She’s here. She’s there…
For the three games she was a pitcher, Mo’ne Davis became a superstar at the Little League World Series. Part because she was a lights out pitcher, overpowering opponents with a fastball that could not be touch.
Partly because she is a girl.
And all power to her.
I hope parents of young girls across the country showed their daughters the edition of Sports Illustrated featuring
her (first time ever a Little Leaguer has graced the cover) and all the newspapers, media attention etc. that gender should not tell you what you can and cannot do, sports or not. It was a story well covered, she handled all the hype and pressure perfectly for a 13-year old girl.
And while she was the star of the LLWS, even with her Philadelphia team now out of it, she’s only a kid.
The main story of this LLWS should be the team that eliminated Mo’ne’s Philly team.
The Jackie Robinson West team, from the south side of Chicago who have bounced back from a 13-2 loss of Nevada in their second game of the tournament, only to see themselves in the U.S. Championship Game against…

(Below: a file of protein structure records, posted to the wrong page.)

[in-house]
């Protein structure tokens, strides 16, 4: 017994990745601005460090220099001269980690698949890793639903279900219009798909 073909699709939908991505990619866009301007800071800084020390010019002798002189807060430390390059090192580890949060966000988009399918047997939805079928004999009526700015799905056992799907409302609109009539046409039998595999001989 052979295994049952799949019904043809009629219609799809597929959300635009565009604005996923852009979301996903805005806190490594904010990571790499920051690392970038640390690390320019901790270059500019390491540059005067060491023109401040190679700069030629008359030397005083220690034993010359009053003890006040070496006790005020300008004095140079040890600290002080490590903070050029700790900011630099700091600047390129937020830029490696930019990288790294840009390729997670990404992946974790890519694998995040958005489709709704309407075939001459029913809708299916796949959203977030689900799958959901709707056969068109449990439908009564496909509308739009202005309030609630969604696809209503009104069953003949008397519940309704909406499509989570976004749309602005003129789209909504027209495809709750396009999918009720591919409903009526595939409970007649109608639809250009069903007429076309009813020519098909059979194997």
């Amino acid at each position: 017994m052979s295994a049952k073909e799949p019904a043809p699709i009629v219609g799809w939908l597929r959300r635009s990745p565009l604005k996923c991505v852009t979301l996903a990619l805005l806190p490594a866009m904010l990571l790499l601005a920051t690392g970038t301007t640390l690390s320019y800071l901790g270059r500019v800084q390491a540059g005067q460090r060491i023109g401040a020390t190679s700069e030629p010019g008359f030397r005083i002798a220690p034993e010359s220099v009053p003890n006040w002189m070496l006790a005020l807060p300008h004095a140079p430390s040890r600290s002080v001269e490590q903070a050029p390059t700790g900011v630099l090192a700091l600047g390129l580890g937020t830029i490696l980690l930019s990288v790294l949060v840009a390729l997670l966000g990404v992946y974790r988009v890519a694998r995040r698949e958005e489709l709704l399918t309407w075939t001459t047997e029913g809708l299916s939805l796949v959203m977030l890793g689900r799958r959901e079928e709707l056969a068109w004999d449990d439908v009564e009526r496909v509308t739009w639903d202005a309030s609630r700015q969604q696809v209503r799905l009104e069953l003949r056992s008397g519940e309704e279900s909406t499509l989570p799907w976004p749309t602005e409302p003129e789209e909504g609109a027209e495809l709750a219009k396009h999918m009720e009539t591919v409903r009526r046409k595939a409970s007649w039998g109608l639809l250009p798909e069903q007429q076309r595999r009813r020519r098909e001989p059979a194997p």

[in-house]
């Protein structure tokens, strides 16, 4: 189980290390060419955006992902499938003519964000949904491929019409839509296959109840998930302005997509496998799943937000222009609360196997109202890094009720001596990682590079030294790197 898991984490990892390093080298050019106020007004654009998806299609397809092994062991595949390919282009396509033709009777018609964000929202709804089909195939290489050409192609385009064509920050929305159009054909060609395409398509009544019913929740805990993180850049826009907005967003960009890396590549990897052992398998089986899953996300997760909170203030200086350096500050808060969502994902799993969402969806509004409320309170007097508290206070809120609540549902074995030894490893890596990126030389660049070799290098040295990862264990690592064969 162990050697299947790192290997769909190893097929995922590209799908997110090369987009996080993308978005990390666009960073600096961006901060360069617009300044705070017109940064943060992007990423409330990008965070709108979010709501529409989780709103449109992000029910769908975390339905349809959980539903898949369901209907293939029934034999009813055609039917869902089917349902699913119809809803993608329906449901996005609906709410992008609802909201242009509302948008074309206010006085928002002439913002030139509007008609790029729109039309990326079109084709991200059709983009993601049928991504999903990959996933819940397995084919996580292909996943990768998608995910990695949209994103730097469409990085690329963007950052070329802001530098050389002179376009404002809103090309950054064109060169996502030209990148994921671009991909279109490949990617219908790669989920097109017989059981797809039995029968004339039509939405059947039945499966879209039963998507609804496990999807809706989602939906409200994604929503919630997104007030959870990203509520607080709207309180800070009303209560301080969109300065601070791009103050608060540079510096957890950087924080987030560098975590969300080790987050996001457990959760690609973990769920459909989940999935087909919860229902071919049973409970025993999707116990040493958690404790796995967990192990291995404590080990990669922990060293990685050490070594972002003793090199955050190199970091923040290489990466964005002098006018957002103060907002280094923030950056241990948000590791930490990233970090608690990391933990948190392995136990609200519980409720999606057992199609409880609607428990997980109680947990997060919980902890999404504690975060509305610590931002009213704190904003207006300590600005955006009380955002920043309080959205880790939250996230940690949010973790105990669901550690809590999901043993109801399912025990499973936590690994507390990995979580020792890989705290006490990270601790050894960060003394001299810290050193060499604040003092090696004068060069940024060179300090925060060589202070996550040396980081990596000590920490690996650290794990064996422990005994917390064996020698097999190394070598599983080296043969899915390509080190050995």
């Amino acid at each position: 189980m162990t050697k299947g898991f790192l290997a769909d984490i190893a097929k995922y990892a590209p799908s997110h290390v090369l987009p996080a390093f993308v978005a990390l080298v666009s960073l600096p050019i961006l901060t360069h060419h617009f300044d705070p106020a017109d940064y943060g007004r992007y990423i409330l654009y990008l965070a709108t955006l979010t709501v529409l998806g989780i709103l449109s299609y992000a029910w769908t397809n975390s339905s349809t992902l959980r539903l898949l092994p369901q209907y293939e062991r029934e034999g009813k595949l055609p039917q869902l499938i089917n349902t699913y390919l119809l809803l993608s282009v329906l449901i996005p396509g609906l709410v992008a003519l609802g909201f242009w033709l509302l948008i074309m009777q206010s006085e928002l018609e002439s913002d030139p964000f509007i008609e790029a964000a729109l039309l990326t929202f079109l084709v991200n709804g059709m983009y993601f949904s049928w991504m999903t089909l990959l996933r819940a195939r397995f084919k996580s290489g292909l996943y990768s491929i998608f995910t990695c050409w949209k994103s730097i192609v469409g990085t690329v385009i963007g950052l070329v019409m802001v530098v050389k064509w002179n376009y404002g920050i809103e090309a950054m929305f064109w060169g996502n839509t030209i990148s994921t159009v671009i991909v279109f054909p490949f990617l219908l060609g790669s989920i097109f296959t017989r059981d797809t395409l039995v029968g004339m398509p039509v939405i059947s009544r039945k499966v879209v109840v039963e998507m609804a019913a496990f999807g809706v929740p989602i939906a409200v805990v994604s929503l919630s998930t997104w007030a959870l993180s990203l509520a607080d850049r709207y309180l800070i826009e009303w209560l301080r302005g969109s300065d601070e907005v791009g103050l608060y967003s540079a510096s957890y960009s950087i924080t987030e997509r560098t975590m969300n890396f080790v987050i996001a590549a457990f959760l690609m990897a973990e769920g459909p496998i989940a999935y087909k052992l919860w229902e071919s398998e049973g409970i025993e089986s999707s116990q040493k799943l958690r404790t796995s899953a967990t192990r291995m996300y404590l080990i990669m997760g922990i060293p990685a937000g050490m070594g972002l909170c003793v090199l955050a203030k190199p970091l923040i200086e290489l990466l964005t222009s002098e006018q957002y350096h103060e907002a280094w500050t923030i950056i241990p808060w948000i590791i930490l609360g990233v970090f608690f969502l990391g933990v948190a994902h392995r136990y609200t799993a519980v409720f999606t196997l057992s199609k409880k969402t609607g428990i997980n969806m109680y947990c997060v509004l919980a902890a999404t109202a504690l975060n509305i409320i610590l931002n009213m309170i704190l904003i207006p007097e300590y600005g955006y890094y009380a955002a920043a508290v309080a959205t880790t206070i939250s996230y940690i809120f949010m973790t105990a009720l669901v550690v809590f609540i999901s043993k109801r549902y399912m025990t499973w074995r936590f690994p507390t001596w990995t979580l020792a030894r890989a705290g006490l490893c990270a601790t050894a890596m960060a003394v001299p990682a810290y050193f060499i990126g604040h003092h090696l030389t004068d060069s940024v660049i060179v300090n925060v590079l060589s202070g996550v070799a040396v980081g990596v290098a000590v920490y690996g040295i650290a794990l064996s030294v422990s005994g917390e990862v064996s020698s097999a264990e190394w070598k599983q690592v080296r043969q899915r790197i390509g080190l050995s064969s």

Why are they the main story? Because the 13 African-American ballplayers come from a ravaged and violent part of Chicago’s south side that sadly see’s the killings of young kids far too many times each year.
In a time when baseball participation among African-Americans and in the inner cities is the lowest it has ever been, a team that has more offensive firepower one through nine than most MLB teams, has persevered and fought their way to the LLWS Championship, and if they win, they will become the first all-black team to win the tournament, not bad.
The story shouldn’t be about race, or have anything to do with it. But with all the events that have taken place in Ferguson, Missouri, it’s difficult not to correlate the two between how far this country has come, and how far we still have yet to go.
Sixty-Seven years ago Brooklyn Dodgers 1b Jackie Robinson was the face of Civil Rights in sports and in America. This Jackie Robinson team represents everything that Robinson stood for, and even the things that Robinson didn’t. Far too many children don’t make it out of the south side of Chicago because of gang and gun violence, but these young teenagers did, and have showed that they can do much more.
Regardless of the outcome Saturday afternoon, The boys from Jackie Robinson Park on 10540 S Morgan St have given a community and a country hope.
Hope for change.
And hope for peace.